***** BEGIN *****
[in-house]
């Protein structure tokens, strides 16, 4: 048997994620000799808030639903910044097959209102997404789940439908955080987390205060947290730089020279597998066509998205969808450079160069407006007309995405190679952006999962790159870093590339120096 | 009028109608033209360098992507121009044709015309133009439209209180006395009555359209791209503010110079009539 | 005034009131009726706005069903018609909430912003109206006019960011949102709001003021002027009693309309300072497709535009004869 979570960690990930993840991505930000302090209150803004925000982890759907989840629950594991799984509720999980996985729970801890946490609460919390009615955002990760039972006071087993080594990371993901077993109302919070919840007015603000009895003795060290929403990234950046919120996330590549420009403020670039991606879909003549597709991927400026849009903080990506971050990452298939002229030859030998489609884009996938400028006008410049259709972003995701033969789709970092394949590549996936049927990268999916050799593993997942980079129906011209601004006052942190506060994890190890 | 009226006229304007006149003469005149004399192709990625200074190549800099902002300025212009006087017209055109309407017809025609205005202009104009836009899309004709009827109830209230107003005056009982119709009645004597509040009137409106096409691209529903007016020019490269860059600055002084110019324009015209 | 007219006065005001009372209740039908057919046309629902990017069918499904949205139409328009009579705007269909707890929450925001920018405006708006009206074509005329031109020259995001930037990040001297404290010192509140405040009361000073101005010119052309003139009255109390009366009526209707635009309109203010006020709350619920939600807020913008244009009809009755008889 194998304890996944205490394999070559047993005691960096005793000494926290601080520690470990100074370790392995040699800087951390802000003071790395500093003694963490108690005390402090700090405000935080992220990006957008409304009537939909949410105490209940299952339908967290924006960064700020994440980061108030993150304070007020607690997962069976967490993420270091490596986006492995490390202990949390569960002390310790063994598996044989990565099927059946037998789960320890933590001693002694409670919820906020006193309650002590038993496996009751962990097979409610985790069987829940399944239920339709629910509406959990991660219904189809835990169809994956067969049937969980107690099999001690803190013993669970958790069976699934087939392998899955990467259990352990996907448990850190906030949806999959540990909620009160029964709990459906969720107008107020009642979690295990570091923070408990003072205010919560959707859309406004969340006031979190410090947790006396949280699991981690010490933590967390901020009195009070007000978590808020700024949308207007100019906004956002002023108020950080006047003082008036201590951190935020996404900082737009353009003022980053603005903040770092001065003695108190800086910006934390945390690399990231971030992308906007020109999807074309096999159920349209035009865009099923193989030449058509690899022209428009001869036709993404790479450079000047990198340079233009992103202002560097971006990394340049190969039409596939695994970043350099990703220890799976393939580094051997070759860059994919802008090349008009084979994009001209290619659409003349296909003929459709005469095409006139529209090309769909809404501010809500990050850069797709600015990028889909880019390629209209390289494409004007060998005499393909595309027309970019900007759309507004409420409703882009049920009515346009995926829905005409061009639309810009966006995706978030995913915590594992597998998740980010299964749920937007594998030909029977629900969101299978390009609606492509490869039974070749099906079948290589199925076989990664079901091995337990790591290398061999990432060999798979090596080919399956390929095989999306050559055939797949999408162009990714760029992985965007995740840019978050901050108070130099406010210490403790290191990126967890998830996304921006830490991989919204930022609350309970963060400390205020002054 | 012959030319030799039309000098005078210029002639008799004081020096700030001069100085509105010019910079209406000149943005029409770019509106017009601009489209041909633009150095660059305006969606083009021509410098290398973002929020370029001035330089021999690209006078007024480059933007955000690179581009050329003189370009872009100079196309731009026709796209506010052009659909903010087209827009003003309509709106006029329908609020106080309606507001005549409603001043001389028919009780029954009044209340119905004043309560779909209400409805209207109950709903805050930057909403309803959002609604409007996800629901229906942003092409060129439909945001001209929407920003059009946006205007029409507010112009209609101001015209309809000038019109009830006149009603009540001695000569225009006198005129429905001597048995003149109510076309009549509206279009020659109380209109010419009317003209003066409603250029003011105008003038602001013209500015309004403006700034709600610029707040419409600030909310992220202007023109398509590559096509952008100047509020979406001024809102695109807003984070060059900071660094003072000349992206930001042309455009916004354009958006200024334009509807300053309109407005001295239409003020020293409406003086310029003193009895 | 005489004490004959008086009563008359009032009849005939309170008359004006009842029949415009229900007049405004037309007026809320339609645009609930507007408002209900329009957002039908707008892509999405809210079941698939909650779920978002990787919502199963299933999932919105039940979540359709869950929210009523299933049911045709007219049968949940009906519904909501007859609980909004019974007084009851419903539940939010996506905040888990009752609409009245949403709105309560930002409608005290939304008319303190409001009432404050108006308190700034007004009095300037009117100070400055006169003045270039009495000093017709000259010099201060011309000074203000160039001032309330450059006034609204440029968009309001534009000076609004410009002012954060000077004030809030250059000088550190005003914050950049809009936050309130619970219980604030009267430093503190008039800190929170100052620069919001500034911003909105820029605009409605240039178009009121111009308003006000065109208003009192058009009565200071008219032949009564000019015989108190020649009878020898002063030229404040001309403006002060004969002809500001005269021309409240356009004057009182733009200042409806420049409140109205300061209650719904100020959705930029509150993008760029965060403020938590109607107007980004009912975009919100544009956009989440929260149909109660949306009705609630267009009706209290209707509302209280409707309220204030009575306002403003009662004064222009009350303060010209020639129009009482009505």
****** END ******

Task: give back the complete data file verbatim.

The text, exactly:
[in-house]
């Protein structure tokens, strides 16, 4: 048997994620000799808030639903910044097959209102997404789940439908955080987390205060947290730089020279597998066509998205969808450079160069407006007309995405190679952006999962790159870093590339120096 | 009028109608033209360098992507121009044709015309133009439209209180006395009555359209791209503010110079009539 | 005034009131009726706005069903018609909430912003109206006019960011949102709001003021002027009693309309300072497709535009004869 979570960690990930993840991505930000302090209150803004925000982890759907989840629950594991799984509720999980996985729970801890946490609460919390009615955002990760039972006071087993080594990371993901077993109302919070919840007015603000009895003795060290929403990234950046919120996330590549420009403020670039991606879909003549597709991927400026849009903080990506971050990452298939002229030859030998489609884009996938400028006008410049259709972003995701033969789709970092394949590549996936049927990268999916050799593993997942980079129906011209601004006052942190506060994890190890 | 009226006229304007006149003469005149004399192709990625200074190549800099902002300025212009006087017209055109309407017809025609205005202009104009836009899309004709009827109830209230107003005056009982119709009645004597509040009137409106096409691209529903007016020019490269860059600055002084110019324009015209 | 007219006065005001009372209740039908057919046309629902990017069918499904949205139409328009009579705007269909707890929450925001920018405006708006009206074509005329031109020259995001930037990040001297404290010192509140405040009361000073101005010119052309003139009255109390009366009526209707635009309109203010006020709350619920939600807020913008244009009809009755008889 194998304890996944205490394999070559047993005691960096005793000494926290601080520690470990100074370790392995040699800087951390802000003071790395500093003694963490108690005390402090700090405000935080992220990006957008409304009537939909949410105490209940299952339908967290924006960064700020994440980061108030993150304070007020607690997962069976967490993420270091490596986006492995490390202990949390569960002390310790063994598996044989990565099927059946037998789960320890933590001693002694409670919820906020006193309650002590038993496996009751962990097979409610985790069987829940399944239920339709629910509406959990991660219904189809835990169809994956067969049937969980107690099999001690803190013993669970958790069976699934087939392998899955990467259990352990996907448990850190906030949806999959540990909620009160029964709990459906969720107008107020009642979690295990570091923070408990003072205010919560959707859309406004969340006031979190410090947790006396949280699991981690010490933590967390901020009195009070007000978590808020700024949308207007100019906004956002002023108020950080006047003082008036201590951190935020996404900082737009353009003022980053603005903040770092001065003695108190800086910006934390945390690399990231971030992308906007020109999807074309096999159920349209035009865009099923193989030449058509690899022209428009001869036709993404790479450079000047990198340079233009992103202002560097971006990394340049190969039409596939695994970043350099990703220890799976393939580094051997070759860059994919802008090349008009084979994009001209290619659409003349296909003929459709005469095409006139529209090309769909809404501010809500990050850069797709600015990028889909880019390629209209390289494409004007060998005499393909595309027309970019900007759309507004409420409703882009049920009515346009995926829905005409061009639309810009966006995706978030995913915590594992597998998740980010299964749920937007594998030909029977629900969101299978390009609606492509490869039974070749099906079948290589199925076989990664079901091995337990790591290398061999990432060999798979090596080919399956390929095989999306050559055939797949999408162009990714760029992985965007995740840019978050901050108070130099406010210490403790290191990126967890998830996304921006830490991989919204930022609350309970963060400390205020002054 | 012959030319030799039309000098005078210029002639008799004081020096700030001069100085509105010019910079209406000149943005029409770019509106017009601009489209041909633009150095660059305006969606083009021509410098290398973002929020370029001035330089021999690209006078007024480059933007955000690179581009050329003189370009872009100079196309731009026709796209506010052009659909903010087209827009003003309509709106006029329908609020106080309606507001005549409603001043001389028919009780029954009044209340119905004043309560779909209400409805209207109950709903805050930057909403309803959002609604409007996800629901229906942003092409060129439909945001001209929407920003059009946006205007029409507010112009209609101001015209309809000038019109009830006149009603009540001695000569225009006198005129429905001597048995003149109510076309009549509206279009020659109380209109010419009317003209003066409603250029003011105008003038602001013209500015309004403006700034709600610029707040419409600030909310992220202007023109398509590559096509952008100047509020979406001024809102695109807003984070060059900071660094003072000349992206930001042309455009916004354009958006200024334009509807300053309109407005001295239409003020020293409406003086310029003193009895 | 005489004490004959008086009563008359009032009849005939309170008359004006009842029949415009229900007049405004037309007026809320339609645009609930507007408002209900329009957002039908707008892509999405809210079941698939909650779920978002990787919502199963299933999932919105039940979540359709869950929210009523299933049911045709007219049968949940009906519904909501007859609980909004019974007084009851419903539940939010996506905040888990009752609409009245949403709105309560930002409608005290939304008319303190409001009432404050108006308190700034007004009095300037009117100070400055006169003045270039009495000093017709000259010099201060011309000074203000160039001032309330450059006034609204440029968009309001534009000076609004410009002012954060000077004030809030250059000088550190005003914050950049809009936050309130619970219980604030009267430093503190008039800190929170100052620069919001500034911003909105820029605009409605240039178009009121111009308003006000065109208003009192058009009565200071008219032949009564000019015989108190020649009878020898002063030229404040001309403006002060004969002809500001005269021309409240356009004057009182733009200042409806420049409140109205300061209650719904100020959705930029509150993008760029965060403020938590109607107007980004009912975009919100544009956009989440929260149909109660949306009705609630267009009706209290209707509302209280409707309220204030009575306002403003009662004064222009009350303060010209020639129009009482009505």